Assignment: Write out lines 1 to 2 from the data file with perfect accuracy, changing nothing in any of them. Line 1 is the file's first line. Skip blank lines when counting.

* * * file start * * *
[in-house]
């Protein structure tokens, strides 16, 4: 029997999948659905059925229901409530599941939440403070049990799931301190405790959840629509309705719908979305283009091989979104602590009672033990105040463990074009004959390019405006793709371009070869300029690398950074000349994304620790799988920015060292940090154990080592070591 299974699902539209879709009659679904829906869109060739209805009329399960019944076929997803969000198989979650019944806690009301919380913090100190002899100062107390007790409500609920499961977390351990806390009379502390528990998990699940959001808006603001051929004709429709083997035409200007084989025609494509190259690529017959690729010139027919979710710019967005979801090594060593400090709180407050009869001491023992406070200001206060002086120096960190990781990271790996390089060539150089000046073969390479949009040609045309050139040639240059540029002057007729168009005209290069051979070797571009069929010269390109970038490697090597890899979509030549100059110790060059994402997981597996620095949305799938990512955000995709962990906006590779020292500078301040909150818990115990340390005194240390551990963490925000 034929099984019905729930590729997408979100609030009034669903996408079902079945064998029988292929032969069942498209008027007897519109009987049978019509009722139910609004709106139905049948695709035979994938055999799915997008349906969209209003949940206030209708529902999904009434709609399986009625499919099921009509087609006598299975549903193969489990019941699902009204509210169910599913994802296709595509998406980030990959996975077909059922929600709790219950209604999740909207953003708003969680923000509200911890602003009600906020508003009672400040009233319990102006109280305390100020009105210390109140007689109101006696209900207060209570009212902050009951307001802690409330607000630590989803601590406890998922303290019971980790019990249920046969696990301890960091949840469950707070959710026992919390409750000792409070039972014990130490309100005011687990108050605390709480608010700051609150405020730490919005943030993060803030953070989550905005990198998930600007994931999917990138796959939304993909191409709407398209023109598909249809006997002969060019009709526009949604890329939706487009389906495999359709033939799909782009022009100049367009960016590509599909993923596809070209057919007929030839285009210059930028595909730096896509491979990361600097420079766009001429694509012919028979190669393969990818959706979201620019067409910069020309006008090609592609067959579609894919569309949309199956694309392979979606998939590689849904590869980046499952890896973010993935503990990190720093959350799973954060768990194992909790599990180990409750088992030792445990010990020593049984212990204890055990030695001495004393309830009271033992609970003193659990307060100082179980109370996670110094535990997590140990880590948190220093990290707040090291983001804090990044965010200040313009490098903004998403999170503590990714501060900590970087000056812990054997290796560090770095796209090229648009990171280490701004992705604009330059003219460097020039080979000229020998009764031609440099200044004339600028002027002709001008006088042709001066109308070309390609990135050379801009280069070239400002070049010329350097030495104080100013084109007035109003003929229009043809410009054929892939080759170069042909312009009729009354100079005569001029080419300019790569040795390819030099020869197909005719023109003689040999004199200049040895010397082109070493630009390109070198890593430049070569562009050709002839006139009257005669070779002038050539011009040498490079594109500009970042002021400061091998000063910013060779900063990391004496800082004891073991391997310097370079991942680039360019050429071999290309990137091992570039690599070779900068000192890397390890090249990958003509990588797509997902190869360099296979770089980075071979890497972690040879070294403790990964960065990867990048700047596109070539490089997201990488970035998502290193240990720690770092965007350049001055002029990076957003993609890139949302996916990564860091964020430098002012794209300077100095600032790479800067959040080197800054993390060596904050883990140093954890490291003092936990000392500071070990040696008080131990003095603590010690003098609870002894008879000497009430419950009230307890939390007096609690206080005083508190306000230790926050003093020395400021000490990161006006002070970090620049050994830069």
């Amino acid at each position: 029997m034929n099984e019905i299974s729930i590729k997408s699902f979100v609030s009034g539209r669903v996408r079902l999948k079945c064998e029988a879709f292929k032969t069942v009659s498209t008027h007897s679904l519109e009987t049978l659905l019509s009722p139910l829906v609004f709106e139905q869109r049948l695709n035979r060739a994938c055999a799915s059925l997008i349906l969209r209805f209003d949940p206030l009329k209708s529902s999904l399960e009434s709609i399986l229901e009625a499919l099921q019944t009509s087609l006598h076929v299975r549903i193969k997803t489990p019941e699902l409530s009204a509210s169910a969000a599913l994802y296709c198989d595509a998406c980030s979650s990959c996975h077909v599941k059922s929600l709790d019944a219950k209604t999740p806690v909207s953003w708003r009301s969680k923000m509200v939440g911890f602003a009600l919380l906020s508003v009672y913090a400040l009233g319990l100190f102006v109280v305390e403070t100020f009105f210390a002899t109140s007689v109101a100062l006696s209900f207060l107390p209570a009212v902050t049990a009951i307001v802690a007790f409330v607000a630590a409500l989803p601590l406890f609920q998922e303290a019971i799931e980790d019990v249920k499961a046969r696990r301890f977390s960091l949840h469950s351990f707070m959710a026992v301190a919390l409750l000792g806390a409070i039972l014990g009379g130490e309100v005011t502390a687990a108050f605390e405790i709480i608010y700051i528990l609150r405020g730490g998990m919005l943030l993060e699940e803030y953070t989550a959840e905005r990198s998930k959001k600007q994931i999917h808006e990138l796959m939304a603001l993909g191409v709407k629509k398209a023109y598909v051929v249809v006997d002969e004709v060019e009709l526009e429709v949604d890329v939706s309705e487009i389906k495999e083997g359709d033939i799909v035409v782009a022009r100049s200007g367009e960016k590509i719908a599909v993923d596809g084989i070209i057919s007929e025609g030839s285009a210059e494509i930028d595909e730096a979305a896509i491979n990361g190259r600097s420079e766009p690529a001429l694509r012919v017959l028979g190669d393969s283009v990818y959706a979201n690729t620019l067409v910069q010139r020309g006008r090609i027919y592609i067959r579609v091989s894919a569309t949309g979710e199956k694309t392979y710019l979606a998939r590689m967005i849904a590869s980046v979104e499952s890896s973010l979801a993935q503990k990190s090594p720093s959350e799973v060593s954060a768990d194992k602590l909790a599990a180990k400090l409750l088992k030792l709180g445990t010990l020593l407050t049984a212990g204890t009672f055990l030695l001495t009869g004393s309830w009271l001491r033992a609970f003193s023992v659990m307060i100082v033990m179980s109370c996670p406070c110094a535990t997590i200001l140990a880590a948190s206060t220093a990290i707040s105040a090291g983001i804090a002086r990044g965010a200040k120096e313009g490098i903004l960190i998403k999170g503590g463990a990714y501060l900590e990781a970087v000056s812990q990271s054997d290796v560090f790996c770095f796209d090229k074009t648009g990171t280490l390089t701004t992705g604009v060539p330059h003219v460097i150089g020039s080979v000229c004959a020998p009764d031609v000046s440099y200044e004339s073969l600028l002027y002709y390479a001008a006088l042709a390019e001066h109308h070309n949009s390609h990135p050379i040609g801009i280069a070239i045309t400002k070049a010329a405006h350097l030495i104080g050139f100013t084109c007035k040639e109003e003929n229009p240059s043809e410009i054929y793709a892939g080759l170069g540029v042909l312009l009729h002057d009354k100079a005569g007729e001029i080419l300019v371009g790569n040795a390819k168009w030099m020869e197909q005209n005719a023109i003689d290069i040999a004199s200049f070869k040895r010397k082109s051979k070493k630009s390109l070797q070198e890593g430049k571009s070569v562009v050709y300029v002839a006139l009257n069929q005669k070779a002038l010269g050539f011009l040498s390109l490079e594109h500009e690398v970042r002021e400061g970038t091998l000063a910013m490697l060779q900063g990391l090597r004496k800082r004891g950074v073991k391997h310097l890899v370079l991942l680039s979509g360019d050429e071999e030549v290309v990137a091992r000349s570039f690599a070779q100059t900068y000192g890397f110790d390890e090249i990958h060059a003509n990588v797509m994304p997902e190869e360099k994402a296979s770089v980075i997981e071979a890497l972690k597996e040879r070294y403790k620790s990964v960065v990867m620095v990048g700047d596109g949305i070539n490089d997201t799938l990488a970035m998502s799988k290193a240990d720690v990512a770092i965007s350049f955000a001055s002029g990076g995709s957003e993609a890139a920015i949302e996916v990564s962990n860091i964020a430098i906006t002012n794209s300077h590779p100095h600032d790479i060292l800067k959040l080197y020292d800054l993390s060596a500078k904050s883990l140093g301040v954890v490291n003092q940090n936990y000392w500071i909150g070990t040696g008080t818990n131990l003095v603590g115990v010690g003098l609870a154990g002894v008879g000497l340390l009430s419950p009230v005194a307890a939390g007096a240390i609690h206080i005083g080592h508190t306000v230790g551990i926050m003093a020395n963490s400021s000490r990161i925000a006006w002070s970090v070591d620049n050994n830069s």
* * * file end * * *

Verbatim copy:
[in-house]
């Protein structure tokens, strides 16, 4: 029997999948659905059925229901409530599941939440403070049990799931301190405790959840629509309705719908979305283009091989979104602590009672033990105040463990074009004959390019405006793709371009070869300029690398950074000349994304620790799988920015060292940090154990080592070591 299974699902539209879709009659679904829906869109060739209805009329399960019944076929997803969000198989979650019944806690009301919380913090100190002899100062107390007790409500609920499961977390351990806390009379502390528990998990699940959001808006603001051929004709429709083997035409200007084989025609494509190259690529017959690729010139027919979710710019967005979801090594060593400090709180407050009869001491023992406070200001206060002086120096960190990781990271790996390089060539150089000046073969390479949009040609045309050139040639240059540029002057007729168009005209290069051979070797571009069929010269390109970038490697090597890899979509030549100059110790060059994402997981597996620095949305799938990512955000995709962990906006590779020292500078301040909150818990115990340390005194240390551990963490925000 034929099984019905729930590729997408979100609030009034669903996408079902079945064998029988292929032969069942498209008027007897519109009987049978019509009722139910609004709106139905049948695709035979994938055999799915997008349906969209209003949940206030209708529902999904009434709609399986009625499919099921009509087609006598299975549903193969489990019941699902009204509210169910599913994802296709595509998406980030990959996975077909059922929600709790219950209604999740909207953003708003969680923000509200911890602003009600906020508003009672400040009233319990102006109280305390100020009105210390109140007689109101006696209900207060209570009212902050009951307001802690409330607000630590989803601590406890998922303290019971980790019990249920046969696990301890960091949840469950707070959710026992919390409750000792409070039972014990130490309100005011687990108050605390709480608010700051609150405020730490919005943030993060803030953070989550905005990198998930600007994931999917990138796959939304993909191409709407398209023109598909249809006997002969060019009709526009949604890329939706487009389906495999359709033939799909782009022009100049367009960016590509599909993923596809070209057919007929030839285009210059930028595909730096896509491979990361600097420079766009001429694509012919028979190669393969990818959706979201620019067409910069020309006008090609592609067959579609894919569309949309199956694309392979979606998939590689849904590869980046499952890896973010993935503990990190720093959350799973954060768990194992909790599990180990409750088992030792445990010990020593049984212990204890055990030695001495004393309830009271033992609970003193659990307060100082179980109370996670110094535990997590140990880590948190220093990290707040090291983001804090990044965010200040313009490098903004998403999170503590990714501060900590970087000056812990054997290796560090770095796209090229648009990171280490701004992705604009330059003219460097020039080979000229020998009764031609440099200044004339600028002027002709001008006088042709001066109308070309390609990135050379801009280069070239400002070049010329350097030495104080100013084109007035109003003929229009043809410009054929892939080759170069042909312009009729009354100079005569001029080419300019790569040795390819030099020869197909005719023109003689040999004199200049040895010397082109070493630009390109070198890593430049070569562009050709002839006139009257005669070779002038050539011009040498490079594109500009970042002021400061091998000063910013060779900063990391004496800082004891073991391997310097370079991942680039360019050429071999290309990137091992570039690599070779900068000192890397390890090249990958003509990588797509997902190869360099296979770089980075071979890497972690040879070294403790990964960065990867990048700047596109070539490089997201990488970035998502290193240990720690770092965007350049001055002029990076957003993609890139949302996916990564860091964020430098002012794209300077100095600032790479800067959040080197800054993390060596904050883990140093954890490291003092936990000392500071070990040696008080131990003095603590010690003098609870002894008879000497009430419950009230307890939390007096609690206080005083508190306000230790926050003093020395400021000490990161006006002070970090620049050994830069």